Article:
We talked Kurt Cobain and 'In Utero' and the alarming parallels with 'The Holy Bible'. Richey knew where this conversation was headed and he denied that his lyrics were some kind of a public farewell. Let's remember, this was a band who had deliberately decided to cover the old M*A*S*H theme, 'Suicide Is Painless', only a few years back. But the guy wasn't having any of this. "In terms of the 'S' word", he murmured, "that does not enter my mind, and it never had done. In terms of An Attempt. Because I am stronger than that."

But the Manics' dates at London's Astoria in December were bleak. The sound was completely out of control - the band members were getting nosebleeds onstage. The new songs had a monstrous quality, and Richey looked vacant and gone. On the last night, he and his mates trashed their equipment, momentarily happy. This was his last public gesture.

He went missing on February 1, 1995. His car was recovered in a service station by the Severn Bridge on February 17. There have been no confirmed sightings since. The band say he was rather calm during those last days, but that can be ominous, too. Strangely, he had been taking money from his bank account on a regular basis in those final weeks. There was always the chance that he had faked his disappearance. "He could be working in a sewage farm in Barry," Nicky supposed later.

The Manics eventually regrouped with a wonderful, compassionate song, 'A Design For Life', and a new career as a big-selling band. 'Everything must Go' revisited some Richey lyrics, and these were severe but not unexpected. We had to wait 'til 2003 to hear an unreleased song, 'Judge Yourself', from the sessions of January 1995. Once again, the Reaper was paying a visit: "Blessed be the blade, blessed be the scythe, Dionysus, here to crucify..."

You can't glorify Richey because he was unwell from an early stage of life. And yes, he did some unpleasant, selfish things in his time. But he was also a rare presence, with his poetry, his jokes and his sense of rebellion. We loved him.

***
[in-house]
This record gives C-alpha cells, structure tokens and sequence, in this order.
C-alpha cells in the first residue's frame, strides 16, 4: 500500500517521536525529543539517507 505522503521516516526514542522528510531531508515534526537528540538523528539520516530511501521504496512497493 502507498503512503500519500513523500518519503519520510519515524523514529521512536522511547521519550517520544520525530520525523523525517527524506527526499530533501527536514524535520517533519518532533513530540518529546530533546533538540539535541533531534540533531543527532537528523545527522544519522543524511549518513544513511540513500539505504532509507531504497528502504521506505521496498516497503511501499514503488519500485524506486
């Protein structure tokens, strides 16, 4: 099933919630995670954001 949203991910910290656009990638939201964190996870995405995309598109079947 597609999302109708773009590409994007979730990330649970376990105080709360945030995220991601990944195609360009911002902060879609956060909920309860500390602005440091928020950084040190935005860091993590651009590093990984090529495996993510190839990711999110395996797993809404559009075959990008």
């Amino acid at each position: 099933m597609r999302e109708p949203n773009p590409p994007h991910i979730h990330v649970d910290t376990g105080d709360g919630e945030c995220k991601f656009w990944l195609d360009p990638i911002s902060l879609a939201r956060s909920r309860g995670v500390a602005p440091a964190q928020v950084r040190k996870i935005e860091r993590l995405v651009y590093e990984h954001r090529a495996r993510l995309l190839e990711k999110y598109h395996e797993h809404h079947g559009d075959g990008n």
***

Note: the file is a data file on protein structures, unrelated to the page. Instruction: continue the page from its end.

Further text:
"We Won't Die Of Devotion"

A decade ago, the Manics were as important to people as The Libertines are now. NME's Dan Martin remembers what it felt like to be in the Cult Of Richey.

But first a word from Pete Doherty, 10 May 1997...

Camus, Saw, Conquered

About your Manics article (NME, April 19). Mr Wells knows the Manics are middlebrow and they probably always have been. Kafka, Camus and Proust might sit snugly on shelves in assorted adolescent bedrooms around England, but if their owners were led to them by the inside of a CD cover, the true motivation stretches as far as the need to drop an esoteric title into a conversation in the common room.

The Marxists, Situationists, pseudo-bisexual-BAD POETS avec eyeliner, pseudo-leopardskin BAD POETS sans eyeliner, and the rest of the Cult Of Nothing should accept, for the last time, that with Richey went all feeble hopes of purity and guitars and profound graffiti.

Don't hold it against the lads - they want to do it. They are comfy. And they know that there is more chance of social equality through conformity that through locking yourself in a hotel bathroom and shitting in your purse. Besides which, the middlebrow ethos is far more revolutionary than the self-conscious political seriousness school of thought. Peter Doherty, Somewhere Rather Lonely

P.S. That's the final word on the Manics. Forever. So all fanzines must stop. Let it be known.